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Today’s edition of The Mailbag is a tad different in format. Usually, I answer one reader’s question in a long form article. Today, I’m addressing various questions from several readers in a “short answer” format.

Just a reminder- I changed my comments/e-mail/messages policy a few months ago, so I’m not responding individually to most e-mails and messages. Here are some helpful hints for getting your questions answered more quickly. Remember, the search bar can be a helpful tool!


Why are witchcraft and magic OK to most Christians in C.S. Lewis’s The Chronicles of Narnia books, but not in secular books such as the Harry Potter books? Should my children be reading the Narnia books?

Obviously, I can’t answer for every individual Christian who finds Narnia OK but Harry Potter objectionable. Many perfectly godly Christians find both objectionable or neither objectionable. But generally, I think it’s the same reason most Christians assume Beth Moore, Andy Stanley, Lysa TerKeurst, Christine Caine, Hillsong, etc., are biblically legit- most Christians aren’t very discerning. They naïvely trust that if a person has gained notoriety as a “Christian” celebrity and his stuff is sold in Christian bookstores, he’s teaching sound biblical doctrine.

I’m not saying that Lewis teaches unbiblical doctrine in the Narnia books (none sticks in my memory, but it’s been at least 8-10 years since I read them) I’m just saying if you put a Narnia book and a Harry Potter book side by side on the table in front of the average Christian she’s going to say, “Narnia- good. Harry Potter- bad.” and that’s going to be the extent of her thought process because she knows Lewis is a famous evangelical and J.K. Rowling is not.

Witchcraft and the occult are not things to be taken lightly. You should also know that there is credible evidence that C.S. Lewis held some very unbiblical beliefs, some of which, if true, would put him outside the camp of Christianity (particularly his rejection of penal substitutionary atonement). With regard to whether or not your children should read the Narnia books, my counsel would be to study what the Bible has to say about witchcraft, the occult, and the things Christians should focus their thoughts on, examine the books for yourself, pray for wisdom, and make what you determine to be the most God-honoring decision for your family. You may wish to get some guidance from your pastor or a mature Christian friend, too.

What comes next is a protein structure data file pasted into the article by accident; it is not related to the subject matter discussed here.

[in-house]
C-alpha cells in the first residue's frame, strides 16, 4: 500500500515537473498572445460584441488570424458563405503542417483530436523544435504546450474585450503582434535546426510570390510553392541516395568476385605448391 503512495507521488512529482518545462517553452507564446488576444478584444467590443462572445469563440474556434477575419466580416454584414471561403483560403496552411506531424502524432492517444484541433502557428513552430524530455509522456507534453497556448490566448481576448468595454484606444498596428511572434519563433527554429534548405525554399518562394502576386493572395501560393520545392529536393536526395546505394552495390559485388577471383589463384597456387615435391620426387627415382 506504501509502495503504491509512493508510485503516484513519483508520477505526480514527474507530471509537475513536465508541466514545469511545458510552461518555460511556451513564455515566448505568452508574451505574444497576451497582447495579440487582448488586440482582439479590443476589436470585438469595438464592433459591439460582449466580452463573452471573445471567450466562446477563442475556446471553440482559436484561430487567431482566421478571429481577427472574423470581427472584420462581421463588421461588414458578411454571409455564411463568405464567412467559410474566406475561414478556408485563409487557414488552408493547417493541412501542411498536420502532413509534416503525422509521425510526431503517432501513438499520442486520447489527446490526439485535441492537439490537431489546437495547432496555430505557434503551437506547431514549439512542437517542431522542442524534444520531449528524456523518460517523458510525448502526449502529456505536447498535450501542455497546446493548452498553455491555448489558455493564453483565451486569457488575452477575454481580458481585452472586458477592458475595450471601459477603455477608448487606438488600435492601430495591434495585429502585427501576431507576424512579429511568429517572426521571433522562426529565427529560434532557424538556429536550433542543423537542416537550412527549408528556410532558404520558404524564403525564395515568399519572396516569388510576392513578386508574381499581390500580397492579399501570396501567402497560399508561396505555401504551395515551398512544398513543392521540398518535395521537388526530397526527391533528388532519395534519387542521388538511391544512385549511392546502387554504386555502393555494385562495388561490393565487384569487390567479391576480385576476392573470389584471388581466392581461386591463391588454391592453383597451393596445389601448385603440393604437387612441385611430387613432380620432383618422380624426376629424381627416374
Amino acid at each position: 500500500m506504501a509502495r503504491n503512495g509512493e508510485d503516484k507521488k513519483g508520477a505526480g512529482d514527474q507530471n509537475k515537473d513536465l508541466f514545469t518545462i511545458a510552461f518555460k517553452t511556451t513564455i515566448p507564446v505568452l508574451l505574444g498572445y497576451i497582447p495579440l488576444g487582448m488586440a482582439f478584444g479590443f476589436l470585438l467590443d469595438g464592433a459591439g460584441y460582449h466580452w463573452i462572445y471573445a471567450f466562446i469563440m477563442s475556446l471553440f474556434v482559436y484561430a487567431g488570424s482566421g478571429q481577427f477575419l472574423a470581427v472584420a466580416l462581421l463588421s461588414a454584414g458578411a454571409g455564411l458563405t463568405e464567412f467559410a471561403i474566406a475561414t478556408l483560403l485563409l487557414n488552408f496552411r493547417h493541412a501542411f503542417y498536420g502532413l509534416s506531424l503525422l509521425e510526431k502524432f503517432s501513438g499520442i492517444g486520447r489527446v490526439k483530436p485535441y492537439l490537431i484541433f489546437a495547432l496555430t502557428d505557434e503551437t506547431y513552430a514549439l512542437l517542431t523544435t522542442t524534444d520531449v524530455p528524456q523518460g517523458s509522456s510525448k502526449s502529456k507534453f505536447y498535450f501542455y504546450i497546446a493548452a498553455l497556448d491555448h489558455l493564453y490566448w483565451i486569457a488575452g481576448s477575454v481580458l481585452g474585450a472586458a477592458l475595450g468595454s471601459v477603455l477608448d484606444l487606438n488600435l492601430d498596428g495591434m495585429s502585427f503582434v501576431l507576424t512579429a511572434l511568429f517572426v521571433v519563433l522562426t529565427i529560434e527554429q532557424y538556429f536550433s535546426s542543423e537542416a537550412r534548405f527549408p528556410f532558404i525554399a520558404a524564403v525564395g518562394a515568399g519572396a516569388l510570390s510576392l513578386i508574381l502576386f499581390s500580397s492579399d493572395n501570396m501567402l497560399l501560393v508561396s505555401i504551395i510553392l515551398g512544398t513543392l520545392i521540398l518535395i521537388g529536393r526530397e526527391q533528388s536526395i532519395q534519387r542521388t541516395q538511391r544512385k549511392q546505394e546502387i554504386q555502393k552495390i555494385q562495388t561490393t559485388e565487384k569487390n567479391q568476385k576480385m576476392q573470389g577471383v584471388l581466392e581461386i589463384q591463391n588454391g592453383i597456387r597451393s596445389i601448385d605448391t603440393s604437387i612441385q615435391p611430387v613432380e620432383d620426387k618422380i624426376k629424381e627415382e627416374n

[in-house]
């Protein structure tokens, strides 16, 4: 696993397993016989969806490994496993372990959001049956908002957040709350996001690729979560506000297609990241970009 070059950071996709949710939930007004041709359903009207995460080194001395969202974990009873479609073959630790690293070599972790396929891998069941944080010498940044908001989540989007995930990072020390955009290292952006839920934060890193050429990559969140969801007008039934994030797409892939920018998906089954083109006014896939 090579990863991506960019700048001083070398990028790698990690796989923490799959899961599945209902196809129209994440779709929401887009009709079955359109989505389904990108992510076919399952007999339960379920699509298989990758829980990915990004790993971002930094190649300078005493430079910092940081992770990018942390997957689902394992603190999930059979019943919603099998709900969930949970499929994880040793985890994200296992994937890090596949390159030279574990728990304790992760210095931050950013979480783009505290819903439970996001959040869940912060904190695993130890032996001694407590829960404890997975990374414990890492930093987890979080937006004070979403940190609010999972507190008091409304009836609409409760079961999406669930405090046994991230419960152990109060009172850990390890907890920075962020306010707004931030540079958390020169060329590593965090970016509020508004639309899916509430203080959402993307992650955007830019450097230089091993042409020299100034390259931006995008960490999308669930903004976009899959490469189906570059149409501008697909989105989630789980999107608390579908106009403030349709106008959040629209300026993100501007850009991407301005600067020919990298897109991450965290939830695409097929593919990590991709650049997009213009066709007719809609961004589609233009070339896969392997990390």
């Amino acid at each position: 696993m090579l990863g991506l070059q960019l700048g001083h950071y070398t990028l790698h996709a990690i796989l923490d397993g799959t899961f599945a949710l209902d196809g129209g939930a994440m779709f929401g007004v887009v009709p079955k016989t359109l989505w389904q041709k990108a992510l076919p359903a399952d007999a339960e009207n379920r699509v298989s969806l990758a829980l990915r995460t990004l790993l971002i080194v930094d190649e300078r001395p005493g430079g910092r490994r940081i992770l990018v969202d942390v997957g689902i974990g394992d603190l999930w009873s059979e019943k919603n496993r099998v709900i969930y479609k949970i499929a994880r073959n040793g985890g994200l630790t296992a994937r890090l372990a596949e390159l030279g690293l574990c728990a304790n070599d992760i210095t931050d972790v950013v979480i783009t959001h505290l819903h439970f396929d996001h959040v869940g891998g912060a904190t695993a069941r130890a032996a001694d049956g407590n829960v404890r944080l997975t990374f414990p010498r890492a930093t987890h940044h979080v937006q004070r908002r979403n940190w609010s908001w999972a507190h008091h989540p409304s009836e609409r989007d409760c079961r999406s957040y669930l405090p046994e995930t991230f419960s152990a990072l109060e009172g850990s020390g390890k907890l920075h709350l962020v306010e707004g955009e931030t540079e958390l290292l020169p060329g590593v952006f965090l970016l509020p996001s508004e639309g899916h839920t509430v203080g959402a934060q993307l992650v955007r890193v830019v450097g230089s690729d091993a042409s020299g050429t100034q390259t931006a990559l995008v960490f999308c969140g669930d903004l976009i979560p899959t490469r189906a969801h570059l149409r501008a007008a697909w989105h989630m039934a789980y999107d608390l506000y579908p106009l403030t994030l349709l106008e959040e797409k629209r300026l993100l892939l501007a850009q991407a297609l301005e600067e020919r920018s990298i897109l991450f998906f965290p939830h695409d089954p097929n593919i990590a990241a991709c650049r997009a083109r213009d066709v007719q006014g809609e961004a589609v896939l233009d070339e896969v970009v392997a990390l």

What are your thoughts on Johanna Michaelsen?

In the last “potpourri” edition of The Mailbag I said I had heard Johanna Michaelsen’s name but didn’t really know anything about her. Since that time a couple more people have asked me about her and I’ve found out a tad more about her (It’s not that there’s no information available, just that I haven’t had time to research her much.).

Johanna is recommended by my friend Amy Spreeman of Berean Research. Amy also serves on Johanna’s ministry advisory board. So it sounds like Johanna is someone worth looking into as a trustworthy resource. However, as Amy and Johanna (assuming she is like-minded) would probably agree, you cannot simply trust someone else’s endorsement. You must do the work of a good Berean and examine everything you take in against Scripture to discover whether it is doctrinally sound. I’m hoping you’ll find Johanna easily passes that test.

Not sure where to start? My article Is She a False Teacher? 7 Steps to Figuring It Out on Your Own may help.


How do you reconcile passages such as Luke 2:22-35 (Simeon awaiting Jesus at the temple) with the principle that God only speaks to us through Scripture?

I would classify it in the same Hebrews 1:1-2 category as God speaking to Moses through the burning bush, or Ezekiel’s vision of the dry bones, or Jeremiah’s prophecy at the potter’s house. God spoke to Simeon in the same Old Testament sense as any of the other Old Testament prophets He spoke to before Jesus came. (In fact, you might even say John the Baptist, who came after Simeon, was the last “Old Testament” prophet.)